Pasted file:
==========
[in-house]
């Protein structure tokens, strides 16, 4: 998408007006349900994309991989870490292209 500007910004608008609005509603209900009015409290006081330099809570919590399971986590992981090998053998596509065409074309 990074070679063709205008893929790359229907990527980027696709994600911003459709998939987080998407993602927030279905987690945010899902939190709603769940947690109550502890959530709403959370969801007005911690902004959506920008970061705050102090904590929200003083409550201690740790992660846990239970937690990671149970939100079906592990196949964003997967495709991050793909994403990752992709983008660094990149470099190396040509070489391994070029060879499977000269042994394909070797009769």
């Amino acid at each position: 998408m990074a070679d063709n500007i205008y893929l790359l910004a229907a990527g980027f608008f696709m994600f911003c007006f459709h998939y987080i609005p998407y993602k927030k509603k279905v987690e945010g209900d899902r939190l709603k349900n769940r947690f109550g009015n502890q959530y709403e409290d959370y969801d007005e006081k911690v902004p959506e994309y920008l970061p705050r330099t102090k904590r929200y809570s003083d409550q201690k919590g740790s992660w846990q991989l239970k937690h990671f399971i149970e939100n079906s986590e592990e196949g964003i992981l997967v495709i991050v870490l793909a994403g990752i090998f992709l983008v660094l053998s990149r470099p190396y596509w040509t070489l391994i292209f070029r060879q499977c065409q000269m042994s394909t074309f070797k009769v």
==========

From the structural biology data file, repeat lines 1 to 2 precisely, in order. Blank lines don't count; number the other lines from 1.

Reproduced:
[in-house]
């Protein structure tokens, strides 16, 4: 998408007006349900994309991989870490292209 500007910004608008609005509603209900009015409290006081330099809570919590399971986590992981090998053998596509065409074309 990074070679063709205008893929790359229907990527980027696709994600911003459709998939987080998407993602927030279905987690945010899902939190709603769940947690109550502890959530709403959370969801007005911690902004959506920008970061705050102090904590929200003083409550201690740790992660846990239970937690990671149970939100079906592990196949964003997967495709991050793909994403990752992709983008660094990149470099190396040509070489391994070029060879499977000269042994394909070797009769």